The COVID-19 lockdown has not been easy for the ones who are in relationships or dating. They are forced into virtual dates and sex sessions. Instead of real dinners and movies and intimacy. Don’t be presumptuous that the pandemic is a fabulous time for the ones who are already living together. “Giving each other space”, is nothing but sitting one metre apart from each other and looking at seperate screens. Hence, monogamous relationships and dating amidst coronavirus is a whole new challenge already. Now imagine adding a third person to this equation, while in lockdown i.e. polyamorous relationships.
I know right?
New Challenges For Polygamists Due To Covid-19:
It’s a whole new list of problems and issues to face, for the ones in polyamorous relationships. For example, let’s say your poly relationship has no hierarchy. Then how to decide who do you self-isolate with? When only one of your multiple partners can be physically present, how do you make time for the rest? What will be your condition, while your partner is locked in with their other partners, and you are barely living on old nudes and robotic “you OK” messages?
Some people who are in polyamorous relationships have spoken out, on how they are dealing with these issues.
This Is How They Really Feel:
Chaele Davis is a polygamist who lives in Brooklyn. She arranged her lifestyle in this way, just to avoid making choices about who to stay with. Because of the COVID-19, she had to choose either primary or secondary partner as her quarantine buddy. The same primary partner who she has been seeing for an year now, and she recently completed four years with her secondary partner.
“But when you love two people, in a time like this, you just have to make the call,” she told to The Guardian.
“I think we are probably going to break up from the strain. I’ve been distant with them lately and unable to process what the fuck is going on in the world. And as I’ve started a new relationship with someone who lives five minutes away from me IRL, they’ve become jealous or just upset since I’m going on social distancing walks after dark with my new partner”, told Ame to Vice. “It’s kind of fucked up, really. They view me as putting more effort into the new relationship as my communication has been kind of less, but it just feels overwhelming to talk online a lot at the minute. And my new relationship has been hard as fuck, too. We were friends for two years and just started dating two weeks before lockdown”.
“It’s actually been okay! I live with my primary partner, while my other partner also lives with their primary partner. My partner also started seeing someone a month or so before lockdown, so they’re in contact too. We sustain our other relationships by making sure that we have regular phone conversations and keeping up that vital communication and intimacy. Just like pre-lockdown, it’s about making sure that each person feels valued”, said Rory to Vice.
“I do miss being physical with my other boyfriend, but it’s more important that each of us stay safe, so that’s going to have to wait. We regularly remind each other that this isn’t going to last forever and for now we are just valuing all this extra time we have with the partner’s we live with. For us, there hasn’t been any strain to our situation, we’re all pretty relaxed and used to being communicative if or when any issues arise”.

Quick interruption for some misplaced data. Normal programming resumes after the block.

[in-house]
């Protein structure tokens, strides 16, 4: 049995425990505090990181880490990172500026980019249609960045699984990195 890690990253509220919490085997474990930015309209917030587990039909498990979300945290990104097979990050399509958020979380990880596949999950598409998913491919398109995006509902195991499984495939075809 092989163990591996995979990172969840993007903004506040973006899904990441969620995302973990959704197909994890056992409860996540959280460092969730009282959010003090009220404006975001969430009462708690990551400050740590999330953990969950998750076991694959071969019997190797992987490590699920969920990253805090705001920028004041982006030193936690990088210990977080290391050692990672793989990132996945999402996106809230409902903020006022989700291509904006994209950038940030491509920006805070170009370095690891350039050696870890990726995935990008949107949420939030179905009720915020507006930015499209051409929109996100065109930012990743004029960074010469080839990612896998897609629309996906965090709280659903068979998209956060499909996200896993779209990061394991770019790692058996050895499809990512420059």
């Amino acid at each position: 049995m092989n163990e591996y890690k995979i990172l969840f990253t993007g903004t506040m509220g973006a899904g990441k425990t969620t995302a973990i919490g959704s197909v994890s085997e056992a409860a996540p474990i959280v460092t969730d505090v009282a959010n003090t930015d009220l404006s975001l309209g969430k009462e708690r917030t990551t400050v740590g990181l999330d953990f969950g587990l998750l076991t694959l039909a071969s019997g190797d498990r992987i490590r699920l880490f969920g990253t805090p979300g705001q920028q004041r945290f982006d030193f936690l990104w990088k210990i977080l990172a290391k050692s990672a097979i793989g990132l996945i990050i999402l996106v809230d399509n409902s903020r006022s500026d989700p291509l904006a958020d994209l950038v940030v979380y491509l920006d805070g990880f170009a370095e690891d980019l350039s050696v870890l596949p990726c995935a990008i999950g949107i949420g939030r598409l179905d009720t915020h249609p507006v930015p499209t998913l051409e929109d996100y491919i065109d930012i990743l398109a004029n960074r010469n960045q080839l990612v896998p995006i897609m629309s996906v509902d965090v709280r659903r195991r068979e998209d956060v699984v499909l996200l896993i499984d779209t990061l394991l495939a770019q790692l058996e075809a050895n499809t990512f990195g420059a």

This Is How You Can Save Your Polyamorous Relationship:
Rachel Wright, a polyamorous and also a relationship expert from New York City. In a conversation with Insider, she spoke how she modified her dating ways, to control the coronavirus spread.
“It’s no question that social distancing and polyamory are very challenging to pair together,” Wright said to Insider. “Setting up in person first dates are on-hold for me because I’m committed to stopping the spread of this and doing whatever I can to help.”
Rachel gave some important tips on how to save your poly relationship –
Talk about what your partners’ needs are while in self isolation:
“Everyone has different needs, wants, and concerns during times like this – especially since this is completely unprecedented in our lifetimes,” said Wright. “We have to communicate with each other about what we’re feeling, thinking, needing, and wanting — and ask the people we care about how they’re doing, what they’re feeling, thinking, needing, and wanting.”
Make profound use of technology to always stay connected:
“We can’t rely on physical attraction or chemistry to maintain a relationship,” told Rachel. “It’s important to build an emotional, psychological and cognitive connection as well as a physical, so while I can’t meet up with people right now, there’s definitely time and space to meet new people online and connect with them via text or video chat.”
Schedule calls and set rules, if you and your partner are living with other partners:
“One of the biggest challenges in all of this is having multiple partners but being in quarantine with one of them,” Wright told. “It’s new territory to maintain these relationships without any physical contact and while in the same apartment and living space, constantly, as the partner you live with.”
According to Right, setting boundaries regarding the dates and time for the partner not living with you is very important. This will help you enforce clear rules on how dating many partners will happen, without needing to maintain physical distance from the other partner.
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